Ophelia, a New York-based provider of virtual opioid use disorder (OUD) treatment services, has landed $15 million in Series A funding.
The round, which the company announced Thursday, was led by Menlo Ventures. Other investors include Y Combinator, General Catalyst and Refactor Capital, as well as the founders of Harry’s, Warby Parker, PillPack, Allbirds, Carbon Health, Flatiron Health and Lambda School.
By way of its technological platform, Ophelia provides medication-assisted treatment (MAT) to individuals battling OUD. Those who sign up for Ophelia’s services are provided with a care team consisting of a prescribing clinician, a nurse and a care coordinator.
The process starts with an initial virtual visit, where the physician lays out a proposed treatment plan, which includes a suboxone prescription. From there, Ophelia’s users can speak with their clinician by video or phone on a weekly, bi-weekly or monthly basis, with services available mornings, afternoons and evenings seven days a week.
Ophelia memberships are $195 per month excluding the cost of medication, which most insurance plans usually cover.
Ophelia, which was founded in 2019, said that it plans to use the money raised in its latest funding round to continue building and expanding its services to patients nationwide. The company also said it will soon start accepting insurance, including Medicare and Medicaid.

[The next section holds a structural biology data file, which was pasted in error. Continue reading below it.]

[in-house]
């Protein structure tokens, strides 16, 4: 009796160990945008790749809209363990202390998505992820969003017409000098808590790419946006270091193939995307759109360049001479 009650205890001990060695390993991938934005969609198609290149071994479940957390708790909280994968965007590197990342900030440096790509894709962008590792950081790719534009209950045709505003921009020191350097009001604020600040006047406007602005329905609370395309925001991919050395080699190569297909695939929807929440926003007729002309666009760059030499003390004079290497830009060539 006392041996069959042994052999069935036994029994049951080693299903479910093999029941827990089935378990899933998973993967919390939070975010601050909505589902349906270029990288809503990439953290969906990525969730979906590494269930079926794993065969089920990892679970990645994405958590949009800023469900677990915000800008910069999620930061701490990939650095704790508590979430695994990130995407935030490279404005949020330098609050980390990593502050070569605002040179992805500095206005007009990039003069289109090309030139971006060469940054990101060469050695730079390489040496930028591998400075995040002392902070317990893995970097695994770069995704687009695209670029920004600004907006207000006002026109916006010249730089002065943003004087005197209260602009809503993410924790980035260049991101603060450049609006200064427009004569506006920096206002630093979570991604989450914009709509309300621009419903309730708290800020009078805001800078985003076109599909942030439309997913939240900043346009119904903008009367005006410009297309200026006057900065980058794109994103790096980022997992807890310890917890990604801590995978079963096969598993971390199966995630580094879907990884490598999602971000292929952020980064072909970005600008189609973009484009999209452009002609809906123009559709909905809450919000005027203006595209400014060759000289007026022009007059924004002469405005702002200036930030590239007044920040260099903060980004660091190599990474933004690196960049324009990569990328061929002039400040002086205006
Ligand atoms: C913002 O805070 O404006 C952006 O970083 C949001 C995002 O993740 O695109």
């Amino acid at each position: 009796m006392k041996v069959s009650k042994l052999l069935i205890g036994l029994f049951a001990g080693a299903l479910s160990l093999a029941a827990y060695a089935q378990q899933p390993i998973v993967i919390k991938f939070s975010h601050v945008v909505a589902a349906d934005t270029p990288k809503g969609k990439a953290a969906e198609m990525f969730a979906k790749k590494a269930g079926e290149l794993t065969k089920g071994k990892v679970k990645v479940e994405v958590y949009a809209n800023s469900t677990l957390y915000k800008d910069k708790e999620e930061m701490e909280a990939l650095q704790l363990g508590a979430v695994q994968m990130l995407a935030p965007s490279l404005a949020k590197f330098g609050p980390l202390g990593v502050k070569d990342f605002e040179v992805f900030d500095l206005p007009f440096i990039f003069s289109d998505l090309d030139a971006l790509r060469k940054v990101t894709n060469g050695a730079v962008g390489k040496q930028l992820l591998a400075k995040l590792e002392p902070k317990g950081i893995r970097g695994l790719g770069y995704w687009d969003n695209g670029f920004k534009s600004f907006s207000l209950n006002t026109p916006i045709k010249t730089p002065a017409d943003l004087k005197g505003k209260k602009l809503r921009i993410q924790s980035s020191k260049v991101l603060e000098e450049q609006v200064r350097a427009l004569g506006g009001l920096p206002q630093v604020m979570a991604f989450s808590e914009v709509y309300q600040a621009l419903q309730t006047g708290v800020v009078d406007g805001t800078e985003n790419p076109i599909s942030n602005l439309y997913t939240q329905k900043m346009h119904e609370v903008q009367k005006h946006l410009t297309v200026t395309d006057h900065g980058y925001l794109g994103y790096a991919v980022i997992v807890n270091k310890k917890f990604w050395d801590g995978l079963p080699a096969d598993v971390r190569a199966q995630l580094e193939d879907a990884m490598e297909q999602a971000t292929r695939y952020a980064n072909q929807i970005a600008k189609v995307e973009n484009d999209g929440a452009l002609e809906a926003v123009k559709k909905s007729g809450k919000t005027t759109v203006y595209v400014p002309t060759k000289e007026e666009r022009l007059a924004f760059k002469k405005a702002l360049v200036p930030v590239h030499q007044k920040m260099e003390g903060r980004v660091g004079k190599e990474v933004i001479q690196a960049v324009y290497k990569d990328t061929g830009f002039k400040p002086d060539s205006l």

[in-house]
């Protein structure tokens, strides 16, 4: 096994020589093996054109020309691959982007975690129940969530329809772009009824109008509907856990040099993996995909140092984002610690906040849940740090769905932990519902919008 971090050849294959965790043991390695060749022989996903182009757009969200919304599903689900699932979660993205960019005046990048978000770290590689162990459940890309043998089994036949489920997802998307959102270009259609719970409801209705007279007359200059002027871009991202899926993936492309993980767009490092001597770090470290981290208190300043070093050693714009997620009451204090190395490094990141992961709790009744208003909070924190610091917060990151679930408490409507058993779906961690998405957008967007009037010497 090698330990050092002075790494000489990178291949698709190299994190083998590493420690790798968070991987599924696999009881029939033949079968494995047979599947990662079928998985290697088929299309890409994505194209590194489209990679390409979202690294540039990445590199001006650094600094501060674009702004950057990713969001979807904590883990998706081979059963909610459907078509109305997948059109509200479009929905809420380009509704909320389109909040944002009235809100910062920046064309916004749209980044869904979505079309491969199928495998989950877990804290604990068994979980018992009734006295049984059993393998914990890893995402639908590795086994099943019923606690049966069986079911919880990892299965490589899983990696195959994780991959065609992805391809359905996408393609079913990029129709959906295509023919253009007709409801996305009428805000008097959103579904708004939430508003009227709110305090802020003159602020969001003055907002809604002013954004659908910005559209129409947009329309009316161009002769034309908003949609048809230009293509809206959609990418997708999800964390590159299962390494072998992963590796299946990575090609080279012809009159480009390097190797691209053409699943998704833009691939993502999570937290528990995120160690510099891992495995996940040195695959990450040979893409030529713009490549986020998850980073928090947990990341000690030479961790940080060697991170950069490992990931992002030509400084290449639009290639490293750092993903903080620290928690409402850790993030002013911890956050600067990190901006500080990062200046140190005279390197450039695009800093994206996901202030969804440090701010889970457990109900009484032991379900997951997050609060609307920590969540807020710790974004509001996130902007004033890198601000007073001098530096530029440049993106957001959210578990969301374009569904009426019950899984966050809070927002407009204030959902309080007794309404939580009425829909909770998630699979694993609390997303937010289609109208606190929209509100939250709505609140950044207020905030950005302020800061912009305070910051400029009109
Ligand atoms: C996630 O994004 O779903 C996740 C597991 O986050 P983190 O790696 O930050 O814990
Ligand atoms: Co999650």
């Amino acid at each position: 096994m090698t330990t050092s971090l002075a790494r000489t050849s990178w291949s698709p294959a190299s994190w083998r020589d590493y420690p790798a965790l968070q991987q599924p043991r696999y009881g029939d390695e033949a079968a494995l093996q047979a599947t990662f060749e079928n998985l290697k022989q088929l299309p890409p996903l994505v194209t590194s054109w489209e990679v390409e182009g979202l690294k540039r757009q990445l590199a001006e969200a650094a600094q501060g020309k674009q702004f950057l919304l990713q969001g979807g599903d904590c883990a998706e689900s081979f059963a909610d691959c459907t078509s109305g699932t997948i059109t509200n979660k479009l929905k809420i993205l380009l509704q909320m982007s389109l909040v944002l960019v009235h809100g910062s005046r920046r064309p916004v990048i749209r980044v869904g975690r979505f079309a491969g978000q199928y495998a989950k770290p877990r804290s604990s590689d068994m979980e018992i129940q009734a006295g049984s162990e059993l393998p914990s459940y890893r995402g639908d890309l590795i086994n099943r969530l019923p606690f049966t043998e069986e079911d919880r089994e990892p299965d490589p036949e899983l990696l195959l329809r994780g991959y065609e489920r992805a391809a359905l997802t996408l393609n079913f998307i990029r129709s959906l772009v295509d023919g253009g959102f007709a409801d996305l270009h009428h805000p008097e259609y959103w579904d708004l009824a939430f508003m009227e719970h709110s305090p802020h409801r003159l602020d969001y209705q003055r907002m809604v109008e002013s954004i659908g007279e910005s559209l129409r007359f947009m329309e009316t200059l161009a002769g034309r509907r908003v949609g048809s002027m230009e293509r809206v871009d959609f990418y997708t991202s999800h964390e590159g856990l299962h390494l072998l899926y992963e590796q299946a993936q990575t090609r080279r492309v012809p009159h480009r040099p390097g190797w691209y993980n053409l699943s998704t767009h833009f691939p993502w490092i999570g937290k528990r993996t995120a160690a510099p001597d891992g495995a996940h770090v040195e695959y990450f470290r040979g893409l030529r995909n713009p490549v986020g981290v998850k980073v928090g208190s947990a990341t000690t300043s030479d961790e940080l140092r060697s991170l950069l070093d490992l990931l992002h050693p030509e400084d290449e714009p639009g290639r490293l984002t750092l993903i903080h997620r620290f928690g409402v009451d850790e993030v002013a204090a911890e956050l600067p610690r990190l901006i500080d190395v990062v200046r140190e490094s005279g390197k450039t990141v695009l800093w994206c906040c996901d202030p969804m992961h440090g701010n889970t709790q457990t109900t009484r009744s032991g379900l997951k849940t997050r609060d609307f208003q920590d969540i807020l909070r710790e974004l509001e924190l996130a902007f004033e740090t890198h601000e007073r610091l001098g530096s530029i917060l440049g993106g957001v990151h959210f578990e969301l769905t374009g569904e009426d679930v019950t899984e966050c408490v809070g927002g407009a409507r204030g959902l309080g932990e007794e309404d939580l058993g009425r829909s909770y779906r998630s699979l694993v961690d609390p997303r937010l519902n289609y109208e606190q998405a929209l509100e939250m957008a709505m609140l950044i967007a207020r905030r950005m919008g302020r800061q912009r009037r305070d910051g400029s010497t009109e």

“We’re extremely excited to take what we’ve built and expand it across the country,” Zack Gray, Ophelia’s co-founder and CEO, said in a press release announcing the funding. “Today, 80% of Americans with [OUD] don’t get medical treatment because of barriers related to stigma, cost, and work or family obligations that make going to rehab impossible. Instead, many find it easier to buy addiction medication on the street, even if it means spending a thousand dollars per month. With Ophelia, patients get safe and reliable access to lifesaving treatment that’s already covered by most insurance plans.”
Virtual providers like Ophelia have been advertising themselves as an alternative resource to brick-and-mortar operators, which can be harder for patients to access due to issues such as transportation and stigma, as well as the pandemic.
Ophelia’s recent fundraising comes as huge amounts of money have been poured into the virtual behavioral health space, which last year brought in record levels of funding, according to venture capital firm Rock Health. The increased funding coincided with the pandemic and the relaxation of federal regulations to allow for more telebehavioral health services to be rendered remotely.
Since then, data has shown that patients have made subsequently more use of tele-treatment options within the last year.
“Ophelia is helping lead the way to better healthcare solutions in areas of critical need for deeply underserved populations,” Greg Yap, a partner at Menlo Ventures, said in the press release. “I’m thrilled to be partnering with them in their fight against the opioid epidemic.”